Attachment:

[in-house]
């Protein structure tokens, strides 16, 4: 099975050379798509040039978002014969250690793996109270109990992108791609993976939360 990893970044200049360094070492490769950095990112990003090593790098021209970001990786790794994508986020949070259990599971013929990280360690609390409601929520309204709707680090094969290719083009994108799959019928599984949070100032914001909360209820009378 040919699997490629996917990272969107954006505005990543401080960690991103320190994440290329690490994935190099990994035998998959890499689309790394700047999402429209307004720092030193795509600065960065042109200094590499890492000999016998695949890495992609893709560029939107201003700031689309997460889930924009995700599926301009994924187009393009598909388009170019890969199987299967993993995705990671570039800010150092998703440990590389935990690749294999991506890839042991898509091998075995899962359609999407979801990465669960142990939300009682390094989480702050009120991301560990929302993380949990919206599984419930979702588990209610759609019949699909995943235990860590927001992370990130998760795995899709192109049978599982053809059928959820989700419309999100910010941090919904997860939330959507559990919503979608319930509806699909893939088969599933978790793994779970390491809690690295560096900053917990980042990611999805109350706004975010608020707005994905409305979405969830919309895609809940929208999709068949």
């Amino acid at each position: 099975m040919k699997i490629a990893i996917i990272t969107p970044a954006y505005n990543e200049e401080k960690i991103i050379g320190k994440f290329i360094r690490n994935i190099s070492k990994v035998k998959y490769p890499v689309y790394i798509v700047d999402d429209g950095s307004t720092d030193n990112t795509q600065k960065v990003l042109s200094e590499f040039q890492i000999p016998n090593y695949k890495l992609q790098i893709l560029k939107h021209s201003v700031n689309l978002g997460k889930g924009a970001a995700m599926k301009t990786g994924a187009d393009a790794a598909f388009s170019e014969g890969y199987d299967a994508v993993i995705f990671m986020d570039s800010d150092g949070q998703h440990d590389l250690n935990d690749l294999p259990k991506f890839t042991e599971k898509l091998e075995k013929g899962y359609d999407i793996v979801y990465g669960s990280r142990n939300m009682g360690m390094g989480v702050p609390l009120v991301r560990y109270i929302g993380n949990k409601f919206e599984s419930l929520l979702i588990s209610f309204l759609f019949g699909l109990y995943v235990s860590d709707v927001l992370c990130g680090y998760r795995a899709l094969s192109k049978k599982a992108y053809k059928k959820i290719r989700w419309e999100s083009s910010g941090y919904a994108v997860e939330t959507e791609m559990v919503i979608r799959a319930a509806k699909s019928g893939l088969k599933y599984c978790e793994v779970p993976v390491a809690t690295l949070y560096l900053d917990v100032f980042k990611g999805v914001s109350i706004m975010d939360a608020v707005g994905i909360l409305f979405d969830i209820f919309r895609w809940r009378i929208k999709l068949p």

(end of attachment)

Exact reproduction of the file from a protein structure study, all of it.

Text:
[in-house]
């Protein structure tokens, strides 16, 4: 099975050379798509040039978002014969250690793996109270109990992108791609993976939360 990893970044200049360094070492490769950095990112990003090593790098021209970001990786790794994508986020949070259990599971013929990280360690609390409601929520309204709707680090094969290719083009994108799959019928599984949070100032914001909360209820009378 040919699997490629996917990272969107954006505005990543401080960690991103320190994440290329690490994935190099990994035998998959890499689309790394700047999402429209307004720092030193795509600065960065042109200094590499890492000999016998695949890495992609893709560029939107201003700031689309997460889930924009995700599926301009994924187009393009598909388009170019890969199987299967993993995705990671570039800010150092998703440990590389935990690749294999991506890839042991898509091998075995899962359609999407979801990465669960142990939300009682390094989480702050009120991301560990929302993380949990919206599984419930979702588990209610759609019949699909995943235990860590927001992370990130998760795995899709192109049978599982053809059928959820989700419309999100910010941090919904997860939330959507559990919503979608319930509806699909893939088969599933978790793994779970390491809690690295560096900053917990980042990611999805109350706004975010608020707005994905409305979405969830919309895609809940929208999709068949």
């Amino acid at each position: 099975m040919k699997i490629a990893i996917i990272t969107p970044a954006y505005n990543e200049e401080k960690i991103i050379g320190k994440f290329i360094r690490n994935i190099s070492k990994v035998k998959y490769p890499v689309y790394i798509v700047d999402d429209g950095s307004t720092d030193n990112t795509q600065k960065v990003l042109s200094e590499f040039q890492i000999p016998n090593y695949k890495l992609q790098i893709l560029k939107h021209s201003v700031n689309l978002g997460k889930g924009a970001a995700m599926k301009t990786g994924a187009d393009a790794a598909f388009s170019e014969g890969y199987d299967a994508v993993i995705f990671m986020d570039s800010d150092g949070q998703h440990d590389l250690n935990d690749l294999p259990k991506f890839t042991e599971k898509l091998e075995k013929g899962y359609d999407i793996v979801y990465g669960s990280r142990n939300m009682g360690m390094g989480v702050p609390l009120v991301r560990y109270i929302g993380n949990k409601f919206e599984s419930l929520l979702i588990s209610f309204l759609f019949g699909l109990y995943v235990s860590d709707v927001l992370c990130g680090y998760r795995a899709l094969s192109k049978k599982a992108y053809k059928k959820i290719r989700w419309e999100s083009s910010g941090y919904a994108v997860e939330t959507e791609m559990v919503i979608r799959a319930a509806k699909s019928g893939l088969k599933y599984c978790e793994v779970p993976v390491a809690t690295l949070y560096l900053d917990v100032f980042k990611g999805v914001s109350i706004m975010d939360a608020v707005g994905i909360l409305f979405d969830i209820f919309r895609w809940r009378i929208k999709l068949p």